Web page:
Should True Christians Insult Their Governments’ Leaders?
Eric Snow, Sermonette, 2-14-09, Detroit, MI, UCG
Should true Christians pray for Barack Obama because he’s now the president? Of course, Christians may have liked the positions of George W. Bush more, such as about abortion. So then, should Christians have prayed more for George W. Bush than they will for Obama? Because we may disagree with him more, are we allowed to insult and to condemn Obama personally more than Bush? In general, does God allow Christians to ridicule and to insult their nations’ political leaders without restraint?
Although Christians may believe the beliefs, policies, and/or personal lifestyle of their governments’ leaders are wrong, we should avoid constantly, casually insulting them.
So today my main point is that [S.P.S.]: God tells true Christians to generally respect, honor, and pray for their governments’ leaders even when they have immoral beliefs, policies, and lifestyles.
During and after the elections last year, many people in the Church of God had strong feelings about who won and why. However, that doesn’t mean we have the right to insult and ridicule personally our new national leaders. It’s fine to say this or that policy or law might be wrong based on what the Bible says. We should also obey the laws that they pass that don’t contradict God’s laws.
1. That leads me to my first point of three points: We should learn to avoid almost all personal attacks on the president, governors, senators, etc.
Paul was punished, then insulted the high priest back in retaliation, but then admitted his error. “Curse” is the word for “speak evil” in the Old Testament original.
Practical application: The past junior senator from New York and the present secretary of state should not be insulted as a “witch” or by a word that rhymes with it that starts with a “b.” Similarly, do we feel the need to make sex jokes about her husband’s behavior each time we mention his name? Suppose we have family members, friends, and/or co-workers who were living sexually immoral lives or had other deep moral flaws. Do we feel compelled to say something about their sins or character flaws every time we mention their names to others? Or do we normally say nothing about those problems unless some direct, huge issue relevant to their bad behavior comes up.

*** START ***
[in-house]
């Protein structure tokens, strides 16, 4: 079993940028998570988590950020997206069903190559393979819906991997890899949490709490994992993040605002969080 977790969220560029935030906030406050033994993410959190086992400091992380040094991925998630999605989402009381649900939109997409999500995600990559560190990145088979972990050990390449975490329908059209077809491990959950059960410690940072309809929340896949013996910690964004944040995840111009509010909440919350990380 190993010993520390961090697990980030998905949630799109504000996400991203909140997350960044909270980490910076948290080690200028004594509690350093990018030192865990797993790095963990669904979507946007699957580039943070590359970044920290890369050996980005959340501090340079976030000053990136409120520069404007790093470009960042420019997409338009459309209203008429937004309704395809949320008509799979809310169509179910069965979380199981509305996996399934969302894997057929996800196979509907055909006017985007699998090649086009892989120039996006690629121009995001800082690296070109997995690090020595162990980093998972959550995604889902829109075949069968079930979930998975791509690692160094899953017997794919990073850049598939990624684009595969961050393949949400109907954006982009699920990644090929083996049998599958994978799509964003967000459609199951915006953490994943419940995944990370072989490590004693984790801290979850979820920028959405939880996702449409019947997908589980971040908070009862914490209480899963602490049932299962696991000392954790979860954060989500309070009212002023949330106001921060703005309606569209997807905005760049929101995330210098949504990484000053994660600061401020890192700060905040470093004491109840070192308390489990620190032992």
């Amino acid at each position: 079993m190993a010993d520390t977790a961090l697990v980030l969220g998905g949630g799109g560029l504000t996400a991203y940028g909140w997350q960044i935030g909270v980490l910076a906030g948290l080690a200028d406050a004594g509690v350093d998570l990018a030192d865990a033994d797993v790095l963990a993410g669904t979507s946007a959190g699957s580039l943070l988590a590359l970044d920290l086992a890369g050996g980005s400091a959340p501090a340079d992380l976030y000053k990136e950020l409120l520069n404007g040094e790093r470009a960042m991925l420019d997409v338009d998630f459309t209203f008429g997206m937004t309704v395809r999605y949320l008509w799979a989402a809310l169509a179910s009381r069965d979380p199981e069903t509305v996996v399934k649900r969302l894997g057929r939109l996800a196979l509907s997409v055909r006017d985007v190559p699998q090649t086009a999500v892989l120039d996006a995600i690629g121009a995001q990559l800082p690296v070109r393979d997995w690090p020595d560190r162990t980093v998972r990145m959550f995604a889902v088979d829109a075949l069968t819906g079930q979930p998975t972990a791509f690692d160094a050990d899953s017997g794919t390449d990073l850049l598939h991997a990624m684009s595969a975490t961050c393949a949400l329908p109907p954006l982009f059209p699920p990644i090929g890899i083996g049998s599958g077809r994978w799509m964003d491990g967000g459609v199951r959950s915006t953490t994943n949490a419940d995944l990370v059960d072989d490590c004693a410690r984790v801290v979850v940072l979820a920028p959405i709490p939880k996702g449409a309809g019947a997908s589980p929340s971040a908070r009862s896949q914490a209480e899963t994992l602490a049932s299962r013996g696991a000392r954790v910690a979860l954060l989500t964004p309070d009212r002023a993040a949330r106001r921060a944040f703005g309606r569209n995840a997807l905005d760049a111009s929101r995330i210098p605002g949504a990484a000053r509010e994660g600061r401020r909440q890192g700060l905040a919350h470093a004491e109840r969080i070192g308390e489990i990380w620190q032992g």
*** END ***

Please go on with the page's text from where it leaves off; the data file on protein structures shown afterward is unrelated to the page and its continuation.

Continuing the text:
2. My second point today is: We should be willing to pray for governmental leaders even when we disagree with their beliefs, policies and/or their personal lifestyles.
I Timothy 2:1-2
Keep in mind Paul wrote this when Nero was emperor. This man lived a terrible personal lifestyle. Among other actions, he had his own mother murdered. He also had his first wife murdered after he fell in love with another man’s wife. In 64 A.D., He also had Christians killed as scapegoats after the fire that burned down much of Rome was blamed on him. Indeed, this government imprisoned and years later killed Paul as well. Yet Paul said Christians should obey it and honor its officials! By comparison with Nero’s record, the personal scandals relating to Bill Clinton’s behavior while president and the governor of Arkansas are trivialities.
3. My third point today is that: We have to maintain a balance between respecting governmental leaders personally while disagreeing with their policies publicly when necessary.
Nebuchadnezzar was about to try to kill Daniel’s three friends, but they didn’t insult him personally. Key point: They stood firm on principles, but treated the king respectfully.
Similarly, think about how Jesus dealt with Pontius Pilate, Herod, and the Sanhedrin when on trial during the last day of His life: Although the legal proceedings were totally unfair, He didn’t insult personally any of the men involved. Shouldn’t we then walk in His footsteps?
Christians need to find the right balance between respecting our human governments’ laws and leaders and preaching an undiluted Gospel and warning message to the world. In Canada already, free speech has largely ended when it comes to strong public criticisms of the gay lifestyle and radical Islam. They call the truth “hate speech.” We should pray that under President Obama that similar laws won’t be passed by Congress, or state and local governments, and then upheld by the courts.
Jeremiah vs. Zedekiah over obeying Babylon’s government (Jer. 32:2-5): Policy dispute over surrendering to Babylon, but also said the king would be captured. John the Baptist vs. Herod’s marriage of Herodias and his other sins (Luke 3:19). Both got imprisoned for criticizing their governmental leaders. Hence, we shouldn’t think that we should never criticize our government leaders’ immoral actions or bad policies. Here we need to have some balance. But constantly insulting our national leaders is obviously wrong also.
We should pray our national governments granting us an open door to preach the Gospel. It could close some with “hate speech” laws that ban criticisms of radical Islam and the gay lifestyle. Would we have the bravery to preach the Gospel undiluted, just as we do now, if the American government banned criticisms of either group?
So in conclusion: Under most circumstances, true Christians should avoid insulting the leaders of our human governments. We need to have a balance in respecting and honoring the leaders of our nations while also preaching an undiluted Gospel that may anger them when it contradicts their beliefs and their laws. So let’s learn to avoid making casual personal insults about our nations’ leaders, even when they make laws that are wrong.